Don't skip doses!
Take your medicine as scheduled. Skipping doses of your medicine may put your vision in danger and mislead your doctor. Be sure to tell your doctor if you've missed any doses.

With a chronic disease like glaucoma, it can be hard to remember to use medicines as directed. It may help to link taking medicine to the things you do every day like eating meals or brushing your teeth.

After evaluating your progress, your doctor may try changing your doses, switching medicines or changing other parts of your treatment to find the best results for you. Sometimes simple changes like adjusting your schedule to take your medicines at mealtimes or before bed can make your drug routine more comfortable.

Tips for Taking Your Glaucoma Medicine

  • Ask your doctor to write down an exact schedule for taking your medicine, especially if you're taking more than one.
  • Ask your doctor what to do if you accidentally forget a dose. The instructions may be different depending on which medicines you are taking.
  • Learn about the medicines you are taking and the best way to use them. Find out whether they need special handling, such as storing them in the refrigerator.
  • If you take a combination of drops and ointments, always apply the drops first.
  • Schedule your doses around your normal routine, such as when you wake up, when you eat meals, and when you go to bed at night.
  • Keep your medicines in plain sight; it's easier to remember to take them.
  • Keep medicines in a clean place. For example, if you carry them in your purse, put them in a plastic zipper bag to keep them clean.
  • Take your medicines with you when you're away from home. If you're checking luggage at the airport, keep your medicines with you in your carry-on or in your purse.
  • If you forget a dose, do not automatically double your next dose. Instead, follow your doctor's instructions on what to do.
  • If you can't remember whether you took your medicines, simply use one dose at your next scheduled time.
  • Tell all of your doctors about all the medicines you are taking. Glaucoma medicines may interact with drugs prescribed for other conditions.
  • Call your eye doctor if you notice any unusual changes in your eyes, your vision or the way you feel in general.
  • Schedule regular checkups and follow through with them.
  • Take care of yourself, your eyes and the rest of you along with them!

Eyedrop Tips

Guide to Using Eye Drops

Prescription eye drops for glaucoma help maintain the pressure in your eye at a healthy level and are an important part of the treatment routine for many people. Always check with your doctor if you are having difficulty.


  • Follow your doctor's orders.
  • Be sure your doctor knows about any other drugs you may be taking (including over-the­counter items like vitamins, aspirin, and herbal supplements) and about any allergies you may have.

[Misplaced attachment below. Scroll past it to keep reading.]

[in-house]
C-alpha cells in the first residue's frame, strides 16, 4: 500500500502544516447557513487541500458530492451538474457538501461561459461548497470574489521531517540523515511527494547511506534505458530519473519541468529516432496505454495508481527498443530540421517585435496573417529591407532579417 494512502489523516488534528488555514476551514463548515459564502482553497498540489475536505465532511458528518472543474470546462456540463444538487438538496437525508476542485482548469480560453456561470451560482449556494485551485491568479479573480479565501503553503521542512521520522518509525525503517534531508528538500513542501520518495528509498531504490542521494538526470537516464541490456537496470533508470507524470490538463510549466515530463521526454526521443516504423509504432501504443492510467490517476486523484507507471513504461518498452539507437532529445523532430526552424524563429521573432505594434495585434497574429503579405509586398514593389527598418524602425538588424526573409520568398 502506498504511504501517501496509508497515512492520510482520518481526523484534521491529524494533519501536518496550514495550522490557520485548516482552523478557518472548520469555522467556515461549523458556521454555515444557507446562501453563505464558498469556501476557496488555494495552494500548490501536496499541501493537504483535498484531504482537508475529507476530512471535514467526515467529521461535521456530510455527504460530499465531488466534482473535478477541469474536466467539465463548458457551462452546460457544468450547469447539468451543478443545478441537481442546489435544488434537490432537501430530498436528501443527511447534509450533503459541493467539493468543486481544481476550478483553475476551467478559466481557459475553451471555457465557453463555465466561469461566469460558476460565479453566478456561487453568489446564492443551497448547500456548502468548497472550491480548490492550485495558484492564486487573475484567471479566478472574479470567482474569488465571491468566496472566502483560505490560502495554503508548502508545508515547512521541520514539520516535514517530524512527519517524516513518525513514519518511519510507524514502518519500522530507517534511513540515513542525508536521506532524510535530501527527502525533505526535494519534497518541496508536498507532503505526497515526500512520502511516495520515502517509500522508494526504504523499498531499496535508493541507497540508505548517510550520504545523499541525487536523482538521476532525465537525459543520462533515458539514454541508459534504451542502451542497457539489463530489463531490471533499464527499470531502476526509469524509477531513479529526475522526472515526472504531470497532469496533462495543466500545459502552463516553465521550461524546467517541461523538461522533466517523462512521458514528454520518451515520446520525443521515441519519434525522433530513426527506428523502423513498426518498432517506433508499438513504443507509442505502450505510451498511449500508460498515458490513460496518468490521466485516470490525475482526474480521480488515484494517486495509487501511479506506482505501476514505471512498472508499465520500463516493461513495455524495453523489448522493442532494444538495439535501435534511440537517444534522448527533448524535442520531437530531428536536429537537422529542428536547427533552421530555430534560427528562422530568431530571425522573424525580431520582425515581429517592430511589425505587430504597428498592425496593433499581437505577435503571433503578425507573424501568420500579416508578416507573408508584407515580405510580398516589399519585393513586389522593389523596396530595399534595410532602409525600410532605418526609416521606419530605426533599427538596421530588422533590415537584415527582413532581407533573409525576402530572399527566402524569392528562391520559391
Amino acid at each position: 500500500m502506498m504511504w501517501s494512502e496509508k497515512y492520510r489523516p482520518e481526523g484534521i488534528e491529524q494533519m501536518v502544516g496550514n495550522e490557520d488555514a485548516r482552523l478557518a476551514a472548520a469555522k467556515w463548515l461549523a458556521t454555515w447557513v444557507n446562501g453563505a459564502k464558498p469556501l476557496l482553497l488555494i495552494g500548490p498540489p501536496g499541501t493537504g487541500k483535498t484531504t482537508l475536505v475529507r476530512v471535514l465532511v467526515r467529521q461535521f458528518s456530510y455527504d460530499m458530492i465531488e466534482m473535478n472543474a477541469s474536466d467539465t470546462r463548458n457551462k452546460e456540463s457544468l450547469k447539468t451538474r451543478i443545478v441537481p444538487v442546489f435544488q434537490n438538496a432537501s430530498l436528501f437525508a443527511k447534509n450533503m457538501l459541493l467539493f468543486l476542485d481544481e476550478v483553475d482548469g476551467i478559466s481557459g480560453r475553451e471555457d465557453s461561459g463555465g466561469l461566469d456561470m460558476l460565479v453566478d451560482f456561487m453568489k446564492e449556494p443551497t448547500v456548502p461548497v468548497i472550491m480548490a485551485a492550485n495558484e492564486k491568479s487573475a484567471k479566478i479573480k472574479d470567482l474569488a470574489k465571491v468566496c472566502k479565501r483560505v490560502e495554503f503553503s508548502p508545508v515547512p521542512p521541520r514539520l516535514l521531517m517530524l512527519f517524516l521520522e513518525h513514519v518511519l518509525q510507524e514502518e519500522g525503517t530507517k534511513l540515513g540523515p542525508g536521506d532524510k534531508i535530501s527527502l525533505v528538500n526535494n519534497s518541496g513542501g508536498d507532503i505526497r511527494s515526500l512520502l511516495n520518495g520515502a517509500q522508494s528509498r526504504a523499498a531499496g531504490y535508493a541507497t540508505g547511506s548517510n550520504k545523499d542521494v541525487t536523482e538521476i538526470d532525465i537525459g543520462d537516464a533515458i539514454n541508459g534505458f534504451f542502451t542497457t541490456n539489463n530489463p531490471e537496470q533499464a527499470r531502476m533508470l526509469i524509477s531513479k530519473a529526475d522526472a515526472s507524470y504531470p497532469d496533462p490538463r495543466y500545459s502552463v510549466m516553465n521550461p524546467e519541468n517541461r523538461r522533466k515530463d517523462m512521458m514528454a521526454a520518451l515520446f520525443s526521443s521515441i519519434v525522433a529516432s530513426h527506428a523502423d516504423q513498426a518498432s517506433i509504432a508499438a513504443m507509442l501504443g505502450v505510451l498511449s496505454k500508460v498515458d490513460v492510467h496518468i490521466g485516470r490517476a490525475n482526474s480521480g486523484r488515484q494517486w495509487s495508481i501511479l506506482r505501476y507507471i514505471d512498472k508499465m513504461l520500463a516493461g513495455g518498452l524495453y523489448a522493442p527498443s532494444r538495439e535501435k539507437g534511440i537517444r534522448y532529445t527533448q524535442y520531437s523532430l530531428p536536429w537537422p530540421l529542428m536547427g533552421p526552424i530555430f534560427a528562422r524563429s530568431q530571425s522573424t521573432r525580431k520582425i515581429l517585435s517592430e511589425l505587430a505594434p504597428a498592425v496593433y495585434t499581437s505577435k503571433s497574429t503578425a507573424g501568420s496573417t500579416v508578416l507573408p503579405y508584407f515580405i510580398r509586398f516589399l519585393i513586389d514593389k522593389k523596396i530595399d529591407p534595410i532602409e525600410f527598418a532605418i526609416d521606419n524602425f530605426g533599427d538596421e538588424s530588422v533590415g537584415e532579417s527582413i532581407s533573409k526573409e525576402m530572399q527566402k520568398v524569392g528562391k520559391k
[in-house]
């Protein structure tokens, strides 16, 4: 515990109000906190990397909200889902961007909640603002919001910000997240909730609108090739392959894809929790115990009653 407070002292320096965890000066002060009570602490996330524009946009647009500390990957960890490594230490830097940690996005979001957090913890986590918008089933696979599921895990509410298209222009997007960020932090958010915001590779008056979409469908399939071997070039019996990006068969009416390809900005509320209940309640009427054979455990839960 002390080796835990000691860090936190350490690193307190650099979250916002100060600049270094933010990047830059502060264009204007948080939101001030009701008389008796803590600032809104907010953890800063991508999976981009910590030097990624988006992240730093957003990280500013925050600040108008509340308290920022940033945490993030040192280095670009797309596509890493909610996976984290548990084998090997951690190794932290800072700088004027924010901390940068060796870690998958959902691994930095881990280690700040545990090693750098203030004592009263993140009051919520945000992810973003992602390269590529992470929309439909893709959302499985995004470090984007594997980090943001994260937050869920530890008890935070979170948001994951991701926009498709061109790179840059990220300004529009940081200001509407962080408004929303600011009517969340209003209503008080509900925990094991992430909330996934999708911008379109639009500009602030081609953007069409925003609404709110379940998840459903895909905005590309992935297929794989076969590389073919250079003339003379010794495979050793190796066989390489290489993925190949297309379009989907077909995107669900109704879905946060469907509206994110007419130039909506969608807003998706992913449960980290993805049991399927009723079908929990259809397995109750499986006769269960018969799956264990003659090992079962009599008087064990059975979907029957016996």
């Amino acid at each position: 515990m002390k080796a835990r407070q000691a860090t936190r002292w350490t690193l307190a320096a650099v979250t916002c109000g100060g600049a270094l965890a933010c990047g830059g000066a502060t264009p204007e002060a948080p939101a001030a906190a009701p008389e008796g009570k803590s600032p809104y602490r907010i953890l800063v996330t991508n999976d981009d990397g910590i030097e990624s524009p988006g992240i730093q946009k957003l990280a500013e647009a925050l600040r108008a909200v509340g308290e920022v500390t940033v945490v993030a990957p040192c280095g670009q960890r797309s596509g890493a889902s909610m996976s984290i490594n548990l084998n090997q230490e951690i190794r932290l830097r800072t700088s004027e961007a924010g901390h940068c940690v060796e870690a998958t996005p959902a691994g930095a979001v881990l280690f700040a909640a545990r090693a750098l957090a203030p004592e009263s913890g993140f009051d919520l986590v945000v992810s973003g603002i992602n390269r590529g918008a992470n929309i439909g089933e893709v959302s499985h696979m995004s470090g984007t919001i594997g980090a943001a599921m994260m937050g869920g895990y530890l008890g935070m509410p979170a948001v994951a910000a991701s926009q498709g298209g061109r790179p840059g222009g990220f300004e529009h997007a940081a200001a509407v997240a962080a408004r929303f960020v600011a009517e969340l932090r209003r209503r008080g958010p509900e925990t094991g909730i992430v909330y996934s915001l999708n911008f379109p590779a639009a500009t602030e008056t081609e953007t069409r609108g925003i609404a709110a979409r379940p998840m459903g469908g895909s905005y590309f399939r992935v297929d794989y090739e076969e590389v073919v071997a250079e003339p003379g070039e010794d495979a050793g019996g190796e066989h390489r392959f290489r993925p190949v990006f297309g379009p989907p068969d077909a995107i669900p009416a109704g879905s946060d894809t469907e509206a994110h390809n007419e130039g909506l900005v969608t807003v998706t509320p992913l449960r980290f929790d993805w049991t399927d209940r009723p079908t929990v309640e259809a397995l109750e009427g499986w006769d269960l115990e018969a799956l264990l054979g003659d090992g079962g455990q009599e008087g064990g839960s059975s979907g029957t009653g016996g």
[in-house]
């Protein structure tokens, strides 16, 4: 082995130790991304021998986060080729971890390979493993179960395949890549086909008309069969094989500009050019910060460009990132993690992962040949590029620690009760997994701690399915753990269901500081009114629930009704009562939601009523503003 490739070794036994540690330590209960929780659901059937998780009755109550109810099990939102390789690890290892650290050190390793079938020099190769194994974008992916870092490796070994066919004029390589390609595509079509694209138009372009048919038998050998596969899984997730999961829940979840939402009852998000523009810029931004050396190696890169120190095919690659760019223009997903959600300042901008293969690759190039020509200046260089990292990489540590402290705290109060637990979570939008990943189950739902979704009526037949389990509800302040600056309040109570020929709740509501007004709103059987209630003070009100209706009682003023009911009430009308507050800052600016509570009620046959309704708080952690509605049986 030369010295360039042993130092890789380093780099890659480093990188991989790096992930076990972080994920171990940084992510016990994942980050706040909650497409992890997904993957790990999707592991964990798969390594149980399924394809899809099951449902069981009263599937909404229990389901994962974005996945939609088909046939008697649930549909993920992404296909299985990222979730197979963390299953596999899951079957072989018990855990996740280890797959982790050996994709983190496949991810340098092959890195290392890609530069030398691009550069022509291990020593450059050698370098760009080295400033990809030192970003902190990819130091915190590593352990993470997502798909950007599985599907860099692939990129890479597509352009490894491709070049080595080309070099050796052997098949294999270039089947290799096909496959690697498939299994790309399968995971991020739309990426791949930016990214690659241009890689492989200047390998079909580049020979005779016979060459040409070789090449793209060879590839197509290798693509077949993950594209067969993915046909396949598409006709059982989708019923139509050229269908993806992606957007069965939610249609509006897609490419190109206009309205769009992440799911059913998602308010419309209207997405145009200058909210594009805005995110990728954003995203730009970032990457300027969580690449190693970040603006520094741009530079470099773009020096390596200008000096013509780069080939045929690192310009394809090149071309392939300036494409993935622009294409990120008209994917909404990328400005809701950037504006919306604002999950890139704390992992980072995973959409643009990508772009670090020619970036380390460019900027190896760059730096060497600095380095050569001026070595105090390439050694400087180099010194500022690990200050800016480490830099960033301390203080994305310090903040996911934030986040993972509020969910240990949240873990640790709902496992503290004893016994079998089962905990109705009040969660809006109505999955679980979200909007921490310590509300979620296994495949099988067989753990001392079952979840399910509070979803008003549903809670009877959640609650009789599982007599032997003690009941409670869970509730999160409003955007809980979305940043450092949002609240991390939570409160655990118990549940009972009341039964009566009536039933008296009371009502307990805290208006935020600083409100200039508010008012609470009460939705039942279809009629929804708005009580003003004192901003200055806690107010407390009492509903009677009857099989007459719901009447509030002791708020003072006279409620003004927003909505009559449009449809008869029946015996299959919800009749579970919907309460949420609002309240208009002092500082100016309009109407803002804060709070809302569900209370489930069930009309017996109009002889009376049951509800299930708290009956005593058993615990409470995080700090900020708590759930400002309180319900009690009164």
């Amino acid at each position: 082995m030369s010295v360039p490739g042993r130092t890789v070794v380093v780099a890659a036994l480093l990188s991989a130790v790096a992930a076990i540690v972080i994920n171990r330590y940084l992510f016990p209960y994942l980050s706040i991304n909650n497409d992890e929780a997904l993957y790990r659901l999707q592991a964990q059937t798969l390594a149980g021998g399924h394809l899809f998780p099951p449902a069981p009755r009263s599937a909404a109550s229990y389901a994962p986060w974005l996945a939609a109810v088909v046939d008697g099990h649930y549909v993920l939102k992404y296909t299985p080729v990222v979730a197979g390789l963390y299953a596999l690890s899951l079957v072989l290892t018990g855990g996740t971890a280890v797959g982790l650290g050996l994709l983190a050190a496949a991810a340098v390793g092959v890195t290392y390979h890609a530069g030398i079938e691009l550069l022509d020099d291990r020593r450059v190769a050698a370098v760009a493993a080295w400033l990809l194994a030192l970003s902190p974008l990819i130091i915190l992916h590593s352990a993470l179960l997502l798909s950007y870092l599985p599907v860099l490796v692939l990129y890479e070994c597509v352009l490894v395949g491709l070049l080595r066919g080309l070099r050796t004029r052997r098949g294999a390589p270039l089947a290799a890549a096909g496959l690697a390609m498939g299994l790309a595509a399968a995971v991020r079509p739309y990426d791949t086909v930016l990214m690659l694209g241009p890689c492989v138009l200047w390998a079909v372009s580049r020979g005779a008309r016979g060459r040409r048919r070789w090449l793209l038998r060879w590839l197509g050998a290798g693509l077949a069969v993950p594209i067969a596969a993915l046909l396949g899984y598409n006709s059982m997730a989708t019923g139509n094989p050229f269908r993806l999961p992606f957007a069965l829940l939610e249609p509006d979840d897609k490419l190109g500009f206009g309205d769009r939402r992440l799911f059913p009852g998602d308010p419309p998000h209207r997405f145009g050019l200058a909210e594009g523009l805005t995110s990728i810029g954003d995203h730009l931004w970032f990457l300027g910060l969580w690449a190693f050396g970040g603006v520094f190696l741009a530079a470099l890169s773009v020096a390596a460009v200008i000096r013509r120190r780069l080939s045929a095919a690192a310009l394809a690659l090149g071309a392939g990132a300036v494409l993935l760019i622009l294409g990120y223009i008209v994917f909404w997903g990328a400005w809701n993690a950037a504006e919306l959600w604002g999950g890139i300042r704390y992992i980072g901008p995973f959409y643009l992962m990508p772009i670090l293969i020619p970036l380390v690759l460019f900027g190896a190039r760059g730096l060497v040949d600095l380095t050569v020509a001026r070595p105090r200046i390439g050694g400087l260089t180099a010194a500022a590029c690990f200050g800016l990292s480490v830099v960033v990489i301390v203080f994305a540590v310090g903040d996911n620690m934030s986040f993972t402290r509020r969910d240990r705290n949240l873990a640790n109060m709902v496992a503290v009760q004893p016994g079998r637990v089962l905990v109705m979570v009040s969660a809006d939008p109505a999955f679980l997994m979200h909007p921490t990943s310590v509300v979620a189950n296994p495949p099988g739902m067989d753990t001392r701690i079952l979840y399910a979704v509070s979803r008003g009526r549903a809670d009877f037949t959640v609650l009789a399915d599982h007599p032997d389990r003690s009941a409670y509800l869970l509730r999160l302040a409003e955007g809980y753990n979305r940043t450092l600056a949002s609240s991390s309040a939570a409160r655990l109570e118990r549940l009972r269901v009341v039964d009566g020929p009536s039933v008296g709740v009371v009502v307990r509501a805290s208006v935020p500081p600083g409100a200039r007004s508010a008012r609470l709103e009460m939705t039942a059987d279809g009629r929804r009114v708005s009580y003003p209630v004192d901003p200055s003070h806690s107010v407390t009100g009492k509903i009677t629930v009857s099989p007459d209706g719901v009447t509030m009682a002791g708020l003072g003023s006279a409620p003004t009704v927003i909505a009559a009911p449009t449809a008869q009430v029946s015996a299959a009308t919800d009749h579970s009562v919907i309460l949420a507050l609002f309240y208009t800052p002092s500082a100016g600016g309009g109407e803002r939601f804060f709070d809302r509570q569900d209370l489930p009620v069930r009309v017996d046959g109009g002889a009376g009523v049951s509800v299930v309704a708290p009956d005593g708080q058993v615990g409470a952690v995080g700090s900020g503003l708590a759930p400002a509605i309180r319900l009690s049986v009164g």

• Wash your hands before putting in your eye drops.
  • Be careful not to let the tip of the dropper touch any part of your eye.
  • Make sure the dropper stays clean.
  • If you are putting in more than one drop or more than one type of eye drop, wait five minutes before putting the next drop in. This will keep the first drop from being washed out by the second before it has had time to work.
  • Store eye drops and all medicines out of the reach of children.

Steps for putting in eye drops:

  1. Start by tilting your head backward while sitting, standing, or lying down. With your index finger placed on the soft spot just below the lower lid, gently pull down to form a pocket.
  2. Let a drop fall into the pocket.
  3. Slowly let go of the lower lid. Close your eyes but try not to shut them tight or squint. This may push the drops out of your eye.
  4. Gently press on the inside corner of your closed eyes with your index finger and thumb for two to three minutes. This will help keep any drops from getting into your system and keep them in your eye, where they are needed.
  5. Blot around your eyes to remove any excess.

If you are still having trouble putting eye drops in, here are some tips that may help.

If your hands are shaking: Try approaching your eye from the side so you can rest your hand on your face to help steady your hand.

If shaky hands are still a problem, you might try using a 1 or 2 pound wrist weight (you can get these at any sporting goods store). The extra weight around the wrist of the hand you're using can decrease mild shaking.

If you are having trouble getting the drop into your eye: Try this. With your head turned to the side or lying on your side, close your eyes. Place a drop in the inner corner of your eyelid (the side closest to the bridge of your nose). By opening your eyes slowly, the drop should fall right into your eye.

If you are still not sure the drop actually got in your eye, put in another drop. The eyelids can hold only about one drop, so any excess will just run out of the eye. It is better to have excess run out than to not have enough medication in your eye.

Having trouble holding onto the bottle? If the eye drop bottle feels too small to hold (in cases where a dropper isn't used and the drop comes directly from the bottle), try wrapping something (like a paper towel) around the bottle.

You can use anything that will make the bottle wider. This may be helpful in some mild cases of arthritis in the hands.

Assistive devices are available to help you put in your eye drops.